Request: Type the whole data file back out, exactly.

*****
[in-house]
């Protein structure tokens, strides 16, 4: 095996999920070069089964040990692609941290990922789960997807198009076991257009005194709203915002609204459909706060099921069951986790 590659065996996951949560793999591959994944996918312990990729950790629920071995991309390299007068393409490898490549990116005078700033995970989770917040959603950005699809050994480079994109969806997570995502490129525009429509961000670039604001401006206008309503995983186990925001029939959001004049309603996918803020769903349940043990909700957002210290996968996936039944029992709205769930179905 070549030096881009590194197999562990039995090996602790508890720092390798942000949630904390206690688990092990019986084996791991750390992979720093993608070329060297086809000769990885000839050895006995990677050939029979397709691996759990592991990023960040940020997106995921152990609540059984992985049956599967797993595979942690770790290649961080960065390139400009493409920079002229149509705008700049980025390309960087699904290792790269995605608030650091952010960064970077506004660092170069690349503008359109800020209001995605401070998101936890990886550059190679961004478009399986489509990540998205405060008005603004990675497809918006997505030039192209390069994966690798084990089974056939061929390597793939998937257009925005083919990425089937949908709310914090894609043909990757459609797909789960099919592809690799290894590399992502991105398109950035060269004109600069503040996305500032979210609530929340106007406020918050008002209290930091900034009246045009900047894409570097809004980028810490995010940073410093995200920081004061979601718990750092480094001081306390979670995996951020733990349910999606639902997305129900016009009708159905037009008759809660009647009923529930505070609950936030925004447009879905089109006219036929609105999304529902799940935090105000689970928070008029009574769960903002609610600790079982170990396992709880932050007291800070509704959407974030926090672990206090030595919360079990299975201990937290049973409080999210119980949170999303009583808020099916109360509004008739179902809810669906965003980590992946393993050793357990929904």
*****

[in-house]
């Protein structure tokens, strides 16, 4: 095996999920070069089964040990692609941290990922789960997807198009076991257009005194709203915002609204459909706060099921069951986790 590659065996996951949560793999591959994944996918312990990729950790629920071995991309390299007068393409490898490549990116005078700033995970989770917040959603950005699809050994480079994109969806997570995502490129525009429509961000670039604001401006206008309503995983186990925001029939959001004049309603996918803020769903349940043990909700957002210290996968996936039944029992709205769930179905 070549030096881009590194197999562990039995090996602790508890720092390798942000949630904390206690688990092990019986084996791991750390992979720093993608070329060297086809000769990885000839050895006995990677050939029979397709691996759990592991990023960040940020997106995921152990609540059984992985049956599967797993595979942690770790290649961080960065390139400009493409920079002229149509705008700049980025390309960087699904290792790269995605608030650091952010960064970077506004660092170069690349503008359109800020209001995605401070998101936890990886550059190679961004478009399986489509990540998205405060008005603004990675497809918006997505030039192209390069994966690798084990089974056939061929390597793939998937257009925005083919990425089937949908709310914090894609043909990757459609797909789960099919592809690799290894590399992502991105398109950035060269004109600069503040996305500032979210609530929340106007406020918050008002209290930091900034009246045009900047894409570097809004980028810490995010940073410093995200920081004061979601718990750092480094001081306390979670995996951020733990349910999606639902997305129900016009009708159905037009008759809660009647009923529930505070609950936030925004447009879905089109006219036929609105999304529902799940935090105000689970928070008029009574769960903002609610600790079982170990396992709880932050007291800070509704959407974030926090672990206090030595919360079990299975201990937290049973409080999210119980949170999303009583808020099916109360509004008739179902809810669906965003980590992946393993050793357990929904």